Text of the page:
Could your accountant be cooking your books?
Did you know that accounting fraud/embezzlement is one of the most common corporate crimes? It’s understandable that many business owners are hesitant to hand their financial information over to someone. And sadly, several of our clients have come to us after a very negative experience with their previous accountant or bookkeeper.
So how do you know if your accountant is honest and has your best interests in mind? Could your accountant be stealing from you? Let’s take a look at some potential red flags that may signal a problem with your accounting.
Does something about your accountant seem off?
It’s a tough economy right now and some people believe desperate times call for desperate measures. Tough times or not, it’s important to check in with your employees regularly to make sure they are doing ok – for their well-being, and for your company’s sake. While you are trying to gauge employee satisfaction and how they’re doing in general, you should also look out for potential red flags with the person managing your books:
- Living above their means: is their lifestyle way out of line with their salary? This could be a major red flag that something is not right.
- Financial hardship: have they mentioned being heavily in debt? While the pandemic has made this common, previous unemployment, legal trouble, and medical bills are other possible causes of serious debt.
- Addiction: one of the most common reasons someone resorts to theft is due to an addiction. Gambling, drinking, prescriptions or other drugs, may be the issue. Watch for potential signs of addiction like:
- Irritability or angry outbursts
- Changes in personality or attitude
- Sudden mood swings
Additional Red Flags:
Defensive when asked simple questions
You pay your bookkeeper to do a job. When you ask basic questions about the results of this, you shouldn’t be met with any kind of hostility. Ask yourself if they get defensive or act like everything is so complicated that you couldn’t understand.
Other warning signs:
- They resist anyone trying to check their work
- They’re reluctant to work with an outside accountant or give up any control
- They are angry or threatened if anyone with a financial focus tries to review/ask questions about the finances, such as a tax specialist or planner.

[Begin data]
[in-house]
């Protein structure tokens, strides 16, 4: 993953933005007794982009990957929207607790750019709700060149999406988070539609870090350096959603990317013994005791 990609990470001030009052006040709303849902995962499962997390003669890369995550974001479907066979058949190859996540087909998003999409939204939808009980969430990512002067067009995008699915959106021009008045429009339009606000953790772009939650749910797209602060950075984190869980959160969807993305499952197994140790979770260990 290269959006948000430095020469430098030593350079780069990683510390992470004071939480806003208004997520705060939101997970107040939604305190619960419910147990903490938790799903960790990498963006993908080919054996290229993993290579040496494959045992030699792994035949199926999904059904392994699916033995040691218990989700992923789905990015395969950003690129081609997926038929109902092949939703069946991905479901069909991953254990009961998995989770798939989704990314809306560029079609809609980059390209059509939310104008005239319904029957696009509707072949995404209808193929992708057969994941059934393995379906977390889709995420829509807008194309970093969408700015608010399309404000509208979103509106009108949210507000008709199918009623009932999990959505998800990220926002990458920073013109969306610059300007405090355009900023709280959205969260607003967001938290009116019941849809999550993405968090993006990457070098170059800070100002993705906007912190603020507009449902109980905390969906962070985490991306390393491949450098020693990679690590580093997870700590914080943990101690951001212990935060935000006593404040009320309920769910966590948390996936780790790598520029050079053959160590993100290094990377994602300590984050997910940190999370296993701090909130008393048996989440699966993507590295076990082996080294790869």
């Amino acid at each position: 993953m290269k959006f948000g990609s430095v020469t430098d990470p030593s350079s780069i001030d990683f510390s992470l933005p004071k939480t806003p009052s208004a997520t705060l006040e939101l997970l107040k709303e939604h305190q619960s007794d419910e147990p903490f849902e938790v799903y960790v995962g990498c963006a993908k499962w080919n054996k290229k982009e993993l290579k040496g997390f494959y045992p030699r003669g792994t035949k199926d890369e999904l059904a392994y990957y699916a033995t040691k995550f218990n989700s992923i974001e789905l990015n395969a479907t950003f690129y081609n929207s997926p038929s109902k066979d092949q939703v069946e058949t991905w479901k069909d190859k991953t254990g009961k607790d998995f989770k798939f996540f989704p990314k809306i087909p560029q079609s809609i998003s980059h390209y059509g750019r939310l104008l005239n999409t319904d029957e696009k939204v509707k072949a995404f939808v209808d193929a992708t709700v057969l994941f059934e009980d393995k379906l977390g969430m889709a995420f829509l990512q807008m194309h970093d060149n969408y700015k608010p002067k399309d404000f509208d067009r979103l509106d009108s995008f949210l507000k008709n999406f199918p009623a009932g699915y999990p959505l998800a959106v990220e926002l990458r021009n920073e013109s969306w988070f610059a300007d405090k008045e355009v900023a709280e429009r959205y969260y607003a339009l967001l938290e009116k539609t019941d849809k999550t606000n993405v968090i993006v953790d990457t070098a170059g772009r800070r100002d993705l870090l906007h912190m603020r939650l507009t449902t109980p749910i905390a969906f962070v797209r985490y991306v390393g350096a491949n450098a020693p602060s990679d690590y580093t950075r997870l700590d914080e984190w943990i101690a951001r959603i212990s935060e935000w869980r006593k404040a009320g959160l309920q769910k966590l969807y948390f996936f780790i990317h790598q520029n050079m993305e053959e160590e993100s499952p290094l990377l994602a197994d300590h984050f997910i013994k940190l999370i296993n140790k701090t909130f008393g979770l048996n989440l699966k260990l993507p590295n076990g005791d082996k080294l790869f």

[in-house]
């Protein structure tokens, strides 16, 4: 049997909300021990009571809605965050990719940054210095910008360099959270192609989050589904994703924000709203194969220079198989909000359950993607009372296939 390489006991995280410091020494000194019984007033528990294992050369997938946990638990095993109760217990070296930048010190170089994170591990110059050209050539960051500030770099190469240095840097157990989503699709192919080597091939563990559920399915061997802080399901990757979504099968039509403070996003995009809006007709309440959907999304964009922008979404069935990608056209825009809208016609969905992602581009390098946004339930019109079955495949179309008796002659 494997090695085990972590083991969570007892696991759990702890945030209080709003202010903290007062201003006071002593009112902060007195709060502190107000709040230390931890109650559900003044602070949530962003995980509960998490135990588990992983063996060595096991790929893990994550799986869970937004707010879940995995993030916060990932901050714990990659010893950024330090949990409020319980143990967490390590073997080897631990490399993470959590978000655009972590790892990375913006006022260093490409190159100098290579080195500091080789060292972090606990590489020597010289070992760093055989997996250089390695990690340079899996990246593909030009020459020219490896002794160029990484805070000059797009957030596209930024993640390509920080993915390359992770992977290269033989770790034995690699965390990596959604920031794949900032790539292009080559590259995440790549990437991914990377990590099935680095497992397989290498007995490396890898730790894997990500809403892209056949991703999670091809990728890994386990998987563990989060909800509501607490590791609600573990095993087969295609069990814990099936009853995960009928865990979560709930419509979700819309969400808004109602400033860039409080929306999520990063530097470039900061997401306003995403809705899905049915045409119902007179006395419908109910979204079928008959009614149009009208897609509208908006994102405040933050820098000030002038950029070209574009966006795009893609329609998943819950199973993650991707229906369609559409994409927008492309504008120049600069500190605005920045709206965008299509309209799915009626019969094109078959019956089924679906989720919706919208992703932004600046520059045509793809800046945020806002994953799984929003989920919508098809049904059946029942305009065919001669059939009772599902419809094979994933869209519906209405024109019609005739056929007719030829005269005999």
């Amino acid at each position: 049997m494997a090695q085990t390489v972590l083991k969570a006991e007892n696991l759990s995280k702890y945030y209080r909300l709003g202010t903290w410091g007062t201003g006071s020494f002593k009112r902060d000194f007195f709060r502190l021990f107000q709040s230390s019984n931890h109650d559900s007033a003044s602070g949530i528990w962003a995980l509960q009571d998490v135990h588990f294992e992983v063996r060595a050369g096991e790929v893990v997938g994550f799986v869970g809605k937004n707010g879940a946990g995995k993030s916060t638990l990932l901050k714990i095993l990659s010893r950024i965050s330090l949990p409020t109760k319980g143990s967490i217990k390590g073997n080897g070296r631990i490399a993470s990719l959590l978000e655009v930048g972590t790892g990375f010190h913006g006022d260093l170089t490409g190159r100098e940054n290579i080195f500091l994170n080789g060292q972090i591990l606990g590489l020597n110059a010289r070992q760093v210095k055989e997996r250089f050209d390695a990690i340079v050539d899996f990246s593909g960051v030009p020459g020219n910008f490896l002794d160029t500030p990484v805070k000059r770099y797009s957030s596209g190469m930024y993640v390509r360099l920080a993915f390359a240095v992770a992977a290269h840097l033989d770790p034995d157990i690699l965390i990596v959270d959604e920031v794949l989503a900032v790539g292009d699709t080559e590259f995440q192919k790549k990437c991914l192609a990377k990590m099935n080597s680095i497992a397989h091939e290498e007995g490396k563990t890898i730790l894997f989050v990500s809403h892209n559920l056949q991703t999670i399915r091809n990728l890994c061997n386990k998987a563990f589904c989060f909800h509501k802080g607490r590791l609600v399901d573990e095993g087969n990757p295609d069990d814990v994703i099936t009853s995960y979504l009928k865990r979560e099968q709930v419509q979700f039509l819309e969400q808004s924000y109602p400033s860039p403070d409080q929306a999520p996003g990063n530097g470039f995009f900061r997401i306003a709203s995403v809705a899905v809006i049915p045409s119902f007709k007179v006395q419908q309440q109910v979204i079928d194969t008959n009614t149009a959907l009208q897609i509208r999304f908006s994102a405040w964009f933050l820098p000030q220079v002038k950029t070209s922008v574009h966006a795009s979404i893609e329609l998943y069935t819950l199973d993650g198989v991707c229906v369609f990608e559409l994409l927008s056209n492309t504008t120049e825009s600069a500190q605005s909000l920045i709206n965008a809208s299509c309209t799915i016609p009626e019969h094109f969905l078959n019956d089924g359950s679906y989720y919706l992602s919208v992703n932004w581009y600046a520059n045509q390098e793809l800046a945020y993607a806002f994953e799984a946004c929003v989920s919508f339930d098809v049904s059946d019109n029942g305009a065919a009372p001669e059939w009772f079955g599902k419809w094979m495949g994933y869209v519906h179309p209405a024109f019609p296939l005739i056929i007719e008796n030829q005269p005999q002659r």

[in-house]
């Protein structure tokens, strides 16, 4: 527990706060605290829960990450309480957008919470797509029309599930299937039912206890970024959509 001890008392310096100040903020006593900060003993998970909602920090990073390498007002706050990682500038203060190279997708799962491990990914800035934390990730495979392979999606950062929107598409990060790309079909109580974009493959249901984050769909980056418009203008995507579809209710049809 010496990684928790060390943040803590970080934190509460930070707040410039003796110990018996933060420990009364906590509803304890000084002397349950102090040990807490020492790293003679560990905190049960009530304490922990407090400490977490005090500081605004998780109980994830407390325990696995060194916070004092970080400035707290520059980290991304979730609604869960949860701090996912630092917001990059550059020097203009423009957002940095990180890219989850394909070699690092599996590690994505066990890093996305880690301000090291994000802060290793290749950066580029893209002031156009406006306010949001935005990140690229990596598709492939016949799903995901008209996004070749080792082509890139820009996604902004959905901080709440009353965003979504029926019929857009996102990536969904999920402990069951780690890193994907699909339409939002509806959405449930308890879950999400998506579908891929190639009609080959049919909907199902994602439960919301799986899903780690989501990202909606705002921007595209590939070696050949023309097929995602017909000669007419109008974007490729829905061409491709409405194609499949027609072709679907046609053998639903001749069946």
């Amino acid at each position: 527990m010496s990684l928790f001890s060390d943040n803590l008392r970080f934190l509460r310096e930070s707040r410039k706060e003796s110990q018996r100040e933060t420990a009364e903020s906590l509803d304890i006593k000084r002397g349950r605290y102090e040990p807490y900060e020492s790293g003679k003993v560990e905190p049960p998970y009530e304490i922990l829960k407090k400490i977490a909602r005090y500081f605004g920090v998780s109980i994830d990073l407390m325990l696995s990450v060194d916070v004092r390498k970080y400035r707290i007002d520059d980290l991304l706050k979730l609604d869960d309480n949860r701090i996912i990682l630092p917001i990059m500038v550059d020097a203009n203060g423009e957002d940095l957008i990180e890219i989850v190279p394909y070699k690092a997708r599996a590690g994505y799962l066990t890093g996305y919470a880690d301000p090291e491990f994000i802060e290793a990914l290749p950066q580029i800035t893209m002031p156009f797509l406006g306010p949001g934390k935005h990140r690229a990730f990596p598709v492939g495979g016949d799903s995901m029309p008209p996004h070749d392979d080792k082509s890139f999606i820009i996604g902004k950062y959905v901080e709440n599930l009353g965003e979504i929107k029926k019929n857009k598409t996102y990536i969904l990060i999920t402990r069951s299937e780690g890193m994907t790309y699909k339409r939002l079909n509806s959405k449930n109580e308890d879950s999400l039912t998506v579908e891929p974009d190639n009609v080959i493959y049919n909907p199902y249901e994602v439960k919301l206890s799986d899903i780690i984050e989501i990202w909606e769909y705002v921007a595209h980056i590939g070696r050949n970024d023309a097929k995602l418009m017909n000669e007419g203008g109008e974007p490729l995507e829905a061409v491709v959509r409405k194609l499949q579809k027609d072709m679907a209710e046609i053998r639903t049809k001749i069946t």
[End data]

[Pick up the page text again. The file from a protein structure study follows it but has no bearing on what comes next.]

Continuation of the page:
Late or missing financial reports
Are they regularly late, or not delivering monthly financial statements and reports at all? Are there always excuses on why you are not able to take a look at very basic financial data of your company? These are definitely red flags.
Things aren’t adding up
Another warning sign is if your books show expenses coming out regularly, yet vendors are complaining about not getting paid. This can happen on occasion but are vendors regularly saying this? When you look at your statements, check if expenses are higher than usual, or it looks like some vendors are receiving duplicate payments. These are ways a corrupt employee could disguise payments out of your company.
Consider their access
Of course, you need to give your bookkeeper access to your bank and credit card accounts. But how you do this is extremely important. Do they have a login everyone shares or their own username and password? If they have their own login, what kind of access do they have? It’s always important to monitor your accounts for any strange activity. Consider the following:
- Are they able to make bank transfers for your company?
- Are they asking for signing authority for things they don’t really need?
- Do they have access to a company credit card?
- Are they possessive of information or lack transparency when asked about specific things?
Steps to avoid being taken advantage of
I hope I haven’t scared you away from ever trusting an accountant again! Luckily, most accountants and bookkeepers are trustworthy. Knowing some of the red flags to look out for is the first step in safeguarding your business. Here are other steps to protect your company and yourself from fraudulent behavior:
- Make sure they provide you with monthly financial statements and account reconciliations, and actually look at them! If anything seems off, ask questions
- Monitor your bank account regularly for any strange or unusual transactions
- Separation of duties – make sure there are multiple sets of eyes on basic functions like bill entry and payment
- Outsource your accounting to a reputable firm! Specifically, one with all these previously mentioned measures in place already. (Have I mentioned integrity is one of our core values at Numberwise?) Read on for steps to take to evaluate an accounting firm.
If you are considering outsourcing to an accounting firm, we recommend doing a bit of research to ensure they are trustworthy. Steps you can take include:
- Read reviews on Google, Facebook, etc.
- Have a consultation and ask lots of questions
- Ask for references of current clients
- Check the company’s background for red flags with the appropriate state’s board of accountancy
- Verify an individual CPA license – https://www.aicpa.org/forthepublic/findacpa.html
- Trust your instincts if something seems off
Feel free to leave a comment or contact us if you have any questions. Here are more articles from Numberwise that may interest you: